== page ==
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Who uses a cochlear implant?

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Would a cochlear implant be right for my child?

Every deaf child and young person who wears a cochlear implant is different. They come from different cultures, communities and backgrounds and from families who communicate in many different ways – some use speech only, some use sign language, and some use a combination of speech and sign language. However, they all have one thing in common – a permanent severe to profound hearing loss. In general, a child would be considered for an implant if:

  • they have shown little or no benefit from their hearing aids after several months
  • they have no medical conditions that would prevent them from having surgery
  • the family can attend the implant centre for essential tuning and follow-up sessions
  • they have local support from professionals and family members who are committed to using the implant system.
Is my child too young for a cochlear implant?

Most newborn babies now have a hearing screen performed shortly after birth. This means that children who are born deaf are being identified and fitted with hearing aids at a very young age. In general, the evidence suggests that the younger a child is when they receive their cochlear implant, the more likely they are to get the most benefit from the device. It is important to remember that it takes some time to find out the exact level of a child’s hearing loss and the benefit received from their hearing aids. The cochlear implant team and surgeon will discuss with you the potential risks and benefits when deciding when to perform the surgery. It is now common for children under the age of two years to have a cochlear implant and, increasingly, babies under six months of age are now implanted in Australia.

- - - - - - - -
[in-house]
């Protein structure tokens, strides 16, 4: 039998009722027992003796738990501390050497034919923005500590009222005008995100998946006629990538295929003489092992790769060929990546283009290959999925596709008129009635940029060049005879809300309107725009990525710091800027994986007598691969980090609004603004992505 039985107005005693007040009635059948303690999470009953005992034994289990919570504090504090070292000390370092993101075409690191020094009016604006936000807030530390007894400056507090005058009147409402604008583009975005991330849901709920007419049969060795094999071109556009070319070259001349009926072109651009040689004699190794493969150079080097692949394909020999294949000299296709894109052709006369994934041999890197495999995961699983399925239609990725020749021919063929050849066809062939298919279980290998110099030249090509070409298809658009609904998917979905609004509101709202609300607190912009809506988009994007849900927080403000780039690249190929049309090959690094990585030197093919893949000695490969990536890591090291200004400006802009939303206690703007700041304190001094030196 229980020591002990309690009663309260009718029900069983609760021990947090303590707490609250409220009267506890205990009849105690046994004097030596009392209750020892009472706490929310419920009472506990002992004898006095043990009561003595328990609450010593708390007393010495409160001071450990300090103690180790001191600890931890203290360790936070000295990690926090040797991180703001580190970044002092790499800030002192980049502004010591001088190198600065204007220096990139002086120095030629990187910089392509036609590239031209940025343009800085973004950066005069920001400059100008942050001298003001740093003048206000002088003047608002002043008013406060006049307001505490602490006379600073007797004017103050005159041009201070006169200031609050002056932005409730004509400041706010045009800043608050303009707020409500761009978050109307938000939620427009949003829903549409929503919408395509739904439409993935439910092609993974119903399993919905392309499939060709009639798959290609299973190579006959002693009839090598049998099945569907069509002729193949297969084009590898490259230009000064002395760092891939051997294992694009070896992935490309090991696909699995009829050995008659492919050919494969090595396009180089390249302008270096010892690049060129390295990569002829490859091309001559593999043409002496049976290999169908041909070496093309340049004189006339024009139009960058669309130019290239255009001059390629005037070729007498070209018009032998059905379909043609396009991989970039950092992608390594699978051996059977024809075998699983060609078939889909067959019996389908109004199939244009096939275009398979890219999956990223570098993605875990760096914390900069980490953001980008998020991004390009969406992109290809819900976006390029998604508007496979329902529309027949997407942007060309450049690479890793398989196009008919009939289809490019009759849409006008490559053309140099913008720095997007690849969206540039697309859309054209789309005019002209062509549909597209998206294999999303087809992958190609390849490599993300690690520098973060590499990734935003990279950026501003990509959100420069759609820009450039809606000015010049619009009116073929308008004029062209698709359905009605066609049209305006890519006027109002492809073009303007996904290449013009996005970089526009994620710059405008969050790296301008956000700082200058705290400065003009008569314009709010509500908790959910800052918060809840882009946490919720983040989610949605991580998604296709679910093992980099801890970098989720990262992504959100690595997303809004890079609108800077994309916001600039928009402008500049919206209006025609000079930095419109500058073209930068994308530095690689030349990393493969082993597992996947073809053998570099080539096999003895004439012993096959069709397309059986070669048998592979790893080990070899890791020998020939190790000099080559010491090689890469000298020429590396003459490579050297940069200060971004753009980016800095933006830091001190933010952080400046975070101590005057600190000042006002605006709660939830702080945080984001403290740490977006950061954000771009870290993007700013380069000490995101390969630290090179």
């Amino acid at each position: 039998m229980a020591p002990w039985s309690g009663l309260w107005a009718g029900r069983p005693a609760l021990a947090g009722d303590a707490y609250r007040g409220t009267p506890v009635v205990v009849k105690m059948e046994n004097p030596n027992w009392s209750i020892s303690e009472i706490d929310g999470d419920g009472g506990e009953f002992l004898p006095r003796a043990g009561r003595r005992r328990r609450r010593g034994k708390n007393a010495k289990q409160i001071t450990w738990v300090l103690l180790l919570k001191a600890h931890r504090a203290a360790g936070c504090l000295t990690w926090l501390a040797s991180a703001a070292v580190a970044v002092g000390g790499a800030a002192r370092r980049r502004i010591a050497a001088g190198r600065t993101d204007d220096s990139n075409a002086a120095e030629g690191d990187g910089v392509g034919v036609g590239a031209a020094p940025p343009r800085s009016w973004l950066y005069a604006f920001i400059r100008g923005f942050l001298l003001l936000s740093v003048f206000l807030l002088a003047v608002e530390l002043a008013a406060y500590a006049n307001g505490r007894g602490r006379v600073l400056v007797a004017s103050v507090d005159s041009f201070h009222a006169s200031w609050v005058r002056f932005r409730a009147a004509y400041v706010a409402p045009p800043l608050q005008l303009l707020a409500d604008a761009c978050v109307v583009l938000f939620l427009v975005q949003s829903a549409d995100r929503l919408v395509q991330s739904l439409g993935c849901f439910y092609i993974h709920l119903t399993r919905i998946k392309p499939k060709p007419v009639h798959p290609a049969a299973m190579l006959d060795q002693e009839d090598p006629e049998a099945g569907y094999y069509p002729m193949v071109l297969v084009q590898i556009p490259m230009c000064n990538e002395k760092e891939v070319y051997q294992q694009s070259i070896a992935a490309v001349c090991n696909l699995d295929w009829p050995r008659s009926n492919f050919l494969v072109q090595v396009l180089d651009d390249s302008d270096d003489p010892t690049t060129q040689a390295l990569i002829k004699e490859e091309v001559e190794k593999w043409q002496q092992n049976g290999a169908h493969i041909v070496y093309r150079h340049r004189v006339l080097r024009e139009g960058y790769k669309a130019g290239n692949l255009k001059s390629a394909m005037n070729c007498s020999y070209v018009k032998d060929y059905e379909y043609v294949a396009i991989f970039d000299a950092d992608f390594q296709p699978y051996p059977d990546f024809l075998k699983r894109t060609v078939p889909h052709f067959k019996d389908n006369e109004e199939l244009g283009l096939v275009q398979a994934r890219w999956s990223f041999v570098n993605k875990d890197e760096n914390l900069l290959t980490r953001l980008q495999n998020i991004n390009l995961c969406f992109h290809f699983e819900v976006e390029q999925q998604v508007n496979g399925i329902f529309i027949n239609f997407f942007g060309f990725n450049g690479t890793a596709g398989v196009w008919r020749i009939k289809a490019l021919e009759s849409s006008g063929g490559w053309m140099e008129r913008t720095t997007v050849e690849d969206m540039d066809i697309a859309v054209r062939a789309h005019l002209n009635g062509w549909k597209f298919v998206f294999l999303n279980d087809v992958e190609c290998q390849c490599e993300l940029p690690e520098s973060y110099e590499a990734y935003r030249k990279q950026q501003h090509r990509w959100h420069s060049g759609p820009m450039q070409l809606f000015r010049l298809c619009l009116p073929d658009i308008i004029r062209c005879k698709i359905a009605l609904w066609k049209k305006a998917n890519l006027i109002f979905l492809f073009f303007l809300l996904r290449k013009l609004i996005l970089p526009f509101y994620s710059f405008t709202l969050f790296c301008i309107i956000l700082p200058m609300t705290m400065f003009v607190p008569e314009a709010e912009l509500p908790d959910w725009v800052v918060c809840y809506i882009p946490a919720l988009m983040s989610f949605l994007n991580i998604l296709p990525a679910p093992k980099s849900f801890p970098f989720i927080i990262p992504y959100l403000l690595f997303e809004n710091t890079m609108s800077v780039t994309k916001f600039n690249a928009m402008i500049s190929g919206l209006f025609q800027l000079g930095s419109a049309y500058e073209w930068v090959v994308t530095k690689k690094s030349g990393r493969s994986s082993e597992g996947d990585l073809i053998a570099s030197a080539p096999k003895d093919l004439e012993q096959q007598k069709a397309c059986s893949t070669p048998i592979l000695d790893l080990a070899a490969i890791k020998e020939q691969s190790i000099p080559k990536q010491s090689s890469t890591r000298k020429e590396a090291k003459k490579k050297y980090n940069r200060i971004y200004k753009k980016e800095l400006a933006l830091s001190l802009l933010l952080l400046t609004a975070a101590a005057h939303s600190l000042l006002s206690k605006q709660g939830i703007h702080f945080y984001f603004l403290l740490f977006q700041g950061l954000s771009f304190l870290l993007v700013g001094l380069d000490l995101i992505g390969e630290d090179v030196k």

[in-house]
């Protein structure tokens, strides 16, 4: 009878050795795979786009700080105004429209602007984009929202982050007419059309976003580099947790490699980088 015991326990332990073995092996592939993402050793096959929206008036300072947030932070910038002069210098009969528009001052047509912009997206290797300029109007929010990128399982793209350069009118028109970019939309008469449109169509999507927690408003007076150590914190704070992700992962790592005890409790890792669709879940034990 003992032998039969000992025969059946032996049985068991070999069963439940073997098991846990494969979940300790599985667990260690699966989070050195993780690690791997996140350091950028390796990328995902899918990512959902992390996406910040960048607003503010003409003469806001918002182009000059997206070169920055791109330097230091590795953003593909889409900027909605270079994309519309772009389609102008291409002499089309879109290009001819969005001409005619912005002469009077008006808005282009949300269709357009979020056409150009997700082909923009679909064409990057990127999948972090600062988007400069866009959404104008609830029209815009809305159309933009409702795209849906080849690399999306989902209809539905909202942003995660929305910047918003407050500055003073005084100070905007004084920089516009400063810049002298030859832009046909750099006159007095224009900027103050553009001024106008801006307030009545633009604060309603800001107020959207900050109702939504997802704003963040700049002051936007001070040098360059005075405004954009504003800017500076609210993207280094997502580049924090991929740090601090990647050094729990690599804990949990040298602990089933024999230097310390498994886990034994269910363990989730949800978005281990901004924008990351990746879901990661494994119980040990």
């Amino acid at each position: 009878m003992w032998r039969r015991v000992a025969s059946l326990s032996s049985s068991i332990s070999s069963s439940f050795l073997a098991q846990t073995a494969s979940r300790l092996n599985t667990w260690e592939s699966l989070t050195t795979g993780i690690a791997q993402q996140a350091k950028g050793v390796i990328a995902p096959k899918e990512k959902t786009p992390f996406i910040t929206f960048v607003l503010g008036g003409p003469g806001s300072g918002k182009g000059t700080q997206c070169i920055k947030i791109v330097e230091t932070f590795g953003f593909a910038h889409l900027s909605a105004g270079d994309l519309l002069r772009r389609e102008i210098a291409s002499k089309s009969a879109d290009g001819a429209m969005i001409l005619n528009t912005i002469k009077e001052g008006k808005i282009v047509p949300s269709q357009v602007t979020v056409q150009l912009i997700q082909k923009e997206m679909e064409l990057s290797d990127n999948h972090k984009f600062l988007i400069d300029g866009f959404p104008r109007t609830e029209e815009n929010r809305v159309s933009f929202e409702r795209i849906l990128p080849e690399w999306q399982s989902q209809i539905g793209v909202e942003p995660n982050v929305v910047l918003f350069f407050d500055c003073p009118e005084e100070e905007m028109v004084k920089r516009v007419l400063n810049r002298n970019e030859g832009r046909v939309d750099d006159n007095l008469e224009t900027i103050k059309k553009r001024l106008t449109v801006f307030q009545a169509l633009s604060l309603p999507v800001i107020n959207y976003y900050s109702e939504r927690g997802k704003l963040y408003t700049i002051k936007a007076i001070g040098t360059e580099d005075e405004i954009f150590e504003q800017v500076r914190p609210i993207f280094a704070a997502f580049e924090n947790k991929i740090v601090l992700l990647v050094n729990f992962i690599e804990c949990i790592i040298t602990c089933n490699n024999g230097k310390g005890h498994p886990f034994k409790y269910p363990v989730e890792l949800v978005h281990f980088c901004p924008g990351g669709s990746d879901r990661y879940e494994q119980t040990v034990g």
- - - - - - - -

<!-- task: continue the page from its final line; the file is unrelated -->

Older children and teenagers may also be candidates for cochlear implants. This includes those who have become deaf after learning to speak, for example following meningitis. It also applies to those who have a hearing loss that is getting worse and who now receive less benefit from their hearing aids. Some older children and teenagers may have been assessed for a cochlear implant when they were younger but found to have too much hearing when assessed against the guidelines in place at the time. As the guidelines have evolved over time, those children who use hearing aids consistently and mainly use spoken language to communicate may now be considered suitable candidates for reassessment.

Most young people who were given cochlear implants as young children, rely on and continue to use them into adulthood. It is important that teenagers are given up-to-date information about their cochlear implant system so that they can become independent in their understanding and care of the system and make informed choices about their own care.

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Information supplied by the National Deaf Children’s Society. Reproduced with permission.
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